Tianmian sauce (traditional Chinese: 甜麵醬/甜醬; simplified Chinese: 甜面酱/甜酱; pinyin: tiánmiànjiàng or tiánjiàng; Korean: 춘장; romaja: chunjang), also known as sweet bean sauce, sweet flour sauce or sweet wheat paste, is a thick, smooth, dark brown or black paste with either a mild, savory or sweet flavor. It is commonly used in Northern Chinese cuisine, Northeastern Chinese cuisine, as well as Korean-Chinese cuisine. Peking duck and jajangmyeon are two popular dishes that feature the sauce.
|Alternative names||Sweet flour sauce|
|Place of origin||China|
|Region or state||Northern and Northeastern China, South Korea|
|Associated national cuisine||Chinese cuisine|
|Main ingredients||Flour, salt|
|Ingredients generally used||Soybean|
|Traditional Chinese||甜麵醬 / 甜醬|
|Simplified Chinese||甜面酱 / 甜酱|
|Literal meaning||"sweet flour sauce" /|
The Chinese word tiánmiànjiàng (甜面酱) consists of characters meaning "sweet" (甜), "flour" (面), and "sauce" (酱). It is also called tiánjiàng (甜酱), which means "sweet sauce". The origin of the Korean word chunjang (춘장) is unknown. One theory is that it derived from the word cheomjang (첨장), which is the Korean reading of the Chinese characters 甛醬.
Although terms such as "sweet bean sauce" and "sweet bean paste" are used to describe the sauce, it is primarily made from fermented wheat flour. A mixture of approximately 19 portions of wheat flour to one portion of soybean is used.[clarification needed] The fermentation starter is made from dried or stale mantou (a steamed bread), wrapped in a variety of muskmelon known as miangua and then bound and hung in a cool, dark place until completely dried. During the fermentation process, the glucose and maltose give the paste its distinctive sweet taste.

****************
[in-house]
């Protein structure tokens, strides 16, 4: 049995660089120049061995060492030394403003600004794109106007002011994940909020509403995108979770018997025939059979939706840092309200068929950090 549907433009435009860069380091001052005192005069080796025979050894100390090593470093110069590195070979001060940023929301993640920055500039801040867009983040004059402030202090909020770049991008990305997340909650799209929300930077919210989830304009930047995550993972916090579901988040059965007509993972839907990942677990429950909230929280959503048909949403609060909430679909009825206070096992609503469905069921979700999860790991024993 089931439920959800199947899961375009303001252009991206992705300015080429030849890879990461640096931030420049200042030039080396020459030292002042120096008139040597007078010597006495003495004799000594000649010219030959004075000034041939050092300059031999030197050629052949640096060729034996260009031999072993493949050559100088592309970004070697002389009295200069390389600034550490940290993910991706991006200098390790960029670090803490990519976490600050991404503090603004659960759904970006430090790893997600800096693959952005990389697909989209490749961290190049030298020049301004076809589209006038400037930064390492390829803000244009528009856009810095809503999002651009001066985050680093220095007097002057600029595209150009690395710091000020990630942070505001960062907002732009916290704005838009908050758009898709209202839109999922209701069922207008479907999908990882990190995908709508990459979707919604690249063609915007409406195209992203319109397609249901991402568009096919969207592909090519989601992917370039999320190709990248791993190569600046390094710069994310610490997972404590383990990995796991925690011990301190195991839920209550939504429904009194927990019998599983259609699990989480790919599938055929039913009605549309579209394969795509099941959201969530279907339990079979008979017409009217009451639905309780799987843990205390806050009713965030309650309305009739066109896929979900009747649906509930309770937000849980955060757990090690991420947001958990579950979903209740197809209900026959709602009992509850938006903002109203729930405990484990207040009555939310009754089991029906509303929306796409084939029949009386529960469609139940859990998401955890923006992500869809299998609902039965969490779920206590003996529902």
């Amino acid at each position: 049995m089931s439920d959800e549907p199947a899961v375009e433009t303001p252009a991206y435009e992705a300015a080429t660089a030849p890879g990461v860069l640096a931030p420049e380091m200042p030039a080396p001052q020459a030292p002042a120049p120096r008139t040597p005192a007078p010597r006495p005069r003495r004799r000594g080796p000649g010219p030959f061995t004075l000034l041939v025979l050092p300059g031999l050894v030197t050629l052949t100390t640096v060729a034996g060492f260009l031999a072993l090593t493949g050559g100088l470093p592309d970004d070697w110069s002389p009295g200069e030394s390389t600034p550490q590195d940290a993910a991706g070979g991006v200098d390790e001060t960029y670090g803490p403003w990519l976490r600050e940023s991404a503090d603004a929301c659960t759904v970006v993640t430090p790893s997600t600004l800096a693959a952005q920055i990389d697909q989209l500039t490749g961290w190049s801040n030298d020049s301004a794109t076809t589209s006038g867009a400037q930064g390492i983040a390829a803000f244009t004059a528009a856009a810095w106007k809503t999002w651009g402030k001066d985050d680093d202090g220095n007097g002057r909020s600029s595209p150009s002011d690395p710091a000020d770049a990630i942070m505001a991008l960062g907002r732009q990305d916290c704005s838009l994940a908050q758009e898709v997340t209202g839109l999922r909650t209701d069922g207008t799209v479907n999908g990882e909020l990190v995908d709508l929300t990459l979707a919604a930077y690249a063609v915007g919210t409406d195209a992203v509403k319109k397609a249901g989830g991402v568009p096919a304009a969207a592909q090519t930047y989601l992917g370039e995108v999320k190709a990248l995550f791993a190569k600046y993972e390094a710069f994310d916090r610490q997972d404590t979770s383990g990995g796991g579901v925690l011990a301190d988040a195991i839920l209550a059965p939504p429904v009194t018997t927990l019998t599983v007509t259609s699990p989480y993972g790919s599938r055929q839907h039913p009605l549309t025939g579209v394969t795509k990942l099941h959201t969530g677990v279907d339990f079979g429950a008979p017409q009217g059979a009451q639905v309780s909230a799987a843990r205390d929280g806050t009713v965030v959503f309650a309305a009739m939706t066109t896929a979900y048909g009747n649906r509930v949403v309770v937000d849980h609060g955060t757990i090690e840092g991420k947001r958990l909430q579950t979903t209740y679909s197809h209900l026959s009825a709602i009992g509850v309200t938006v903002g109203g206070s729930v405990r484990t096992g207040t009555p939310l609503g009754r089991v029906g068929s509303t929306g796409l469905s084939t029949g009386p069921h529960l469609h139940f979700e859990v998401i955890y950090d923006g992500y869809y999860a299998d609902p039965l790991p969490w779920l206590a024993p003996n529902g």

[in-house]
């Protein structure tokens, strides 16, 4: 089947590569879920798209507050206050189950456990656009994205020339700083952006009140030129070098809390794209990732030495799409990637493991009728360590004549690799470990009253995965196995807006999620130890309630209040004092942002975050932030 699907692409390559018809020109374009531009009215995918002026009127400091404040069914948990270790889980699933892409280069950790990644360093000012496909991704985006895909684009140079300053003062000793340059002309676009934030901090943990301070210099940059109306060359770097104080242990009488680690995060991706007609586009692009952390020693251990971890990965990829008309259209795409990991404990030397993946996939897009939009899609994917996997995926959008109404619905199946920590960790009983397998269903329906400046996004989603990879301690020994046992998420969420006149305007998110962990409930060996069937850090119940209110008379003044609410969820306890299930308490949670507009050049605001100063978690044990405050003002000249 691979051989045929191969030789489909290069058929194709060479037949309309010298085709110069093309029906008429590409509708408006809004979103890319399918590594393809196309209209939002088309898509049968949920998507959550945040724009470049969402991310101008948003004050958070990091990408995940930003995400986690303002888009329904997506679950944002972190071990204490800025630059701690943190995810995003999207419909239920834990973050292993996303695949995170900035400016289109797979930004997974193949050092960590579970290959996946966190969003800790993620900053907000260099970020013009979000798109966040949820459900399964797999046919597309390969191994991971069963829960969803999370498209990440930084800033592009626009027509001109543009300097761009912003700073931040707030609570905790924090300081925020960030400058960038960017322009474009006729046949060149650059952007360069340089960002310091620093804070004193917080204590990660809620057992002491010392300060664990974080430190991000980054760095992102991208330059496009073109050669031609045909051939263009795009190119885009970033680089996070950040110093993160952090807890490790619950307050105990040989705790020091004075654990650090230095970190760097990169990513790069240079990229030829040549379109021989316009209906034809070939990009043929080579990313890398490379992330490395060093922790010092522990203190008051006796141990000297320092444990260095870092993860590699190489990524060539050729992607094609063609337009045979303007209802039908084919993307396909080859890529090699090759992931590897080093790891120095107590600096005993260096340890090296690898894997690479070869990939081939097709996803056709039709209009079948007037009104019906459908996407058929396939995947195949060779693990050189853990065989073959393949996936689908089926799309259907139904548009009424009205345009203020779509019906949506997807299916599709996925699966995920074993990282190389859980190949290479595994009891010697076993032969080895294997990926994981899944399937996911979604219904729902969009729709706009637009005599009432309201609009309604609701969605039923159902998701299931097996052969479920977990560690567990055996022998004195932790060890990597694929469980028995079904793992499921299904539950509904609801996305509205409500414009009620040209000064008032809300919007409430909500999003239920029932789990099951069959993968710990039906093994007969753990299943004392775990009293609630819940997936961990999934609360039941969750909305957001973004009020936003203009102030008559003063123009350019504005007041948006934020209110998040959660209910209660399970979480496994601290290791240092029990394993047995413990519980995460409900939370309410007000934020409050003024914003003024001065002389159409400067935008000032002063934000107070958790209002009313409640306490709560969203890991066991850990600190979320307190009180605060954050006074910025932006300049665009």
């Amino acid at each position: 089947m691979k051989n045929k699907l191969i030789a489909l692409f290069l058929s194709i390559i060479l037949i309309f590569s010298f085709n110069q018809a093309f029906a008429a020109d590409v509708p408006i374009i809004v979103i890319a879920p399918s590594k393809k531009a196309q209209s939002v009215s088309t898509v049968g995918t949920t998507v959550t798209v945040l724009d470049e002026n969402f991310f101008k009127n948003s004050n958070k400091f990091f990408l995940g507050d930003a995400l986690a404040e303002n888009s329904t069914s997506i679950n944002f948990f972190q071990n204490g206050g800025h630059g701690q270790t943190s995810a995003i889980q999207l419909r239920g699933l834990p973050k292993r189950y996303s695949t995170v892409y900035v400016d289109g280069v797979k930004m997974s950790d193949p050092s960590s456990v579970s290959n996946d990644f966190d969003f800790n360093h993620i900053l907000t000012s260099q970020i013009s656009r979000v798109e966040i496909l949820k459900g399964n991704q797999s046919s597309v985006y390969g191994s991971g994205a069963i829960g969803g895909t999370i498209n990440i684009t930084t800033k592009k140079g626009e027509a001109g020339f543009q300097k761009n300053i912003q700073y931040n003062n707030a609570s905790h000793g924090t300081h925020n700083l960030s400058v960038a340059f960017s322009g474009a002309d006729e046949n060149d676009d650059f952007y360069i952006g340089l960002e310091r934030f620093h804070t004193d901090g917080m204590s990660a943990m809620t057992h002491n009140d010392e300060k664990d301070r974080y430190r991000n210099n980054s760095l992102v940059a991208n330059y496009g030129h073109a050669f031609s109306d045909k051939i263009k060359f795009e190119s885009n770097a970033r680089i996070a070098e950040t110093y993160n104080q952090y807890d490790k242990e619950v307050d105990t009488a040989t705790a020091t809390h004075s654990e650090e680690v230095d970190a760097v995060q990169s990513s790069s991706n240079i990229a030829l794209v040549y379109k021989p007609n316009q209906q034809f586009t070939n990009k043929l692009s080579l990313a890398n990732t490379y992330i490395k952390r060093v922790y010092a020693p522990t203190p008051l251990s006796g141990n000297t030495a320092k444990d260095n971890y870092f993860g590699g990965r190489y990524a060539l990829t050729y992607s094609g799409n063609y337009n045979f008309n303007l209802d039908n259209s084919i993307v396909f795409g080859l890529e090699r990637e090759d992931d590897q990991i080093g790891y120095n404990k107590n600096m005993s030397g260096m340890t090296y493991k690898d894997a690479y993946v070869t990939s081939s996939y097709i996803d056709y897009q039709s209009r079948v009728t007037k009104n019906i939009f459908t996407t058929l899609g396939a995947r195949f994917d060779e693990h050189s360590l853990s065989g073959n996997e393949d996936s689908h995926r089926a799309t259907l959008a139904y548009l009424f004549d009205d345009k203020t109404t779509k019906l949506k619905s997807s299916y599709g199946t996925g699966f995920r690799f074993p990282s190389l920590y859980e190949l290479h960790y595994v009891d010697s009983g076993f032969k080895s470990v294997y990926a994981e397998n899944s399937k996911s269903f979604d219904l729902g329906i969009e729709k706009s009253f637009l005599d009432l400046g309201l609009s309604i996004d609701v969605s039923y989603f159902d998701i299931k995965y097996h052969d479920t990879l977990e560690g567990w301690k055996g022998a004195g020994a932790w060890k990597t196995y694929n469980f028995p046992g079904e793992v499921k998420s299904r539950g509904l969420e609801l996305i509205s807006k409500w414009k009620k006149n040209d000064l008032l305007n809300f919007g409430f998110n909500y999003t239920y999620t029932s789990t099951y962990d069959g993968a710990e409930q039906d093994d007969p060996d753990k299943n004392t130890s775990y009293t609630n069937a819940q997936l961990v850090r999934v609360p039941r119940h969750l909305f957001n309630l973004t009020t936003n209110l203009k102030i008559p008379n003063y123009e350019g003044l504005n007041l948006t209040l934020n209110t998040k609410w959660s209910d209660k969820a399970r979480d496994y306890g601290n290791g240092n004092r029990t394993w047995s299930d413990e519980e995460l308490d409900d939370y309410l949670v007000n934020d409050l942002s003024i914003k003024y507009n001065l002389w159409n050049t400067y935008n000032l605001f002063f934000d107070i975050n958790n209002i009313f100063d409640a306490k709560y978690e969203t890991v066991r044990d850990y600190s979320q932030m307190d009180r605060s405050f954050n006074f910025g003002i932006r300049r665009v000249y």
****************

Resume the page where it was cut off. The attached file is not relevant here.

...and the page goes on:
Variations and usesEdit
Similar to hoisin sauce, sweet bean sauce may be used in dishes such as Peking Duck. It is also used as a sweeter substitute for saltier yellow soybean paste. In Northern China, the sauce is also eaten with raw scallions.
There are many different types of sweet bean sauces. Recipes and methods of production vary depending on the geographical region and on manufacturer preferences. In northern China, more sugar is added to the sauce. In southern China, mantou flour instead of sugar is commonly used as the main ingredient. Traditionally, high-quality sweet bean sauces owe their sweet flavor to the fermentation of starches rather than to the addition of refined sugar.
Sweet bean sauce can be found in standard Asian supermarkets under various English names. In Chinese, it is written 甜面酱.
In Korea, chunjang (춘장) is most commonly used to make jajang (자장), a black gravy served with a popular noodle dish called jajangmyeon. Other common dishes with jajang sauce include jajang-bap ("rice with jajang sauce") and jajang-tteok-bokki (stir-fried rice cakes with jajang sauce). Although stir-frying chunjang to make jajang is the most common use for the sauce, chunjang may also be served as an accompaniment to sliced raw onions. In most Korean-Chinese restaurants, raw onions, chunjang, and danmuji (yellow pickled radish) are the basic side dishes.
Korean chunjang is similar to the Shandong-style tiánmiànjiàng, as it was first used in Incheon Chinatown, where the majority of restaurants were run by Chinese immigrants from Shandong. However, now most Korean-Chinese restaurants are run by Koreans, and chunjang has adapted to Korean tastes, as have other Korean-Chinese dishes and ingredients.
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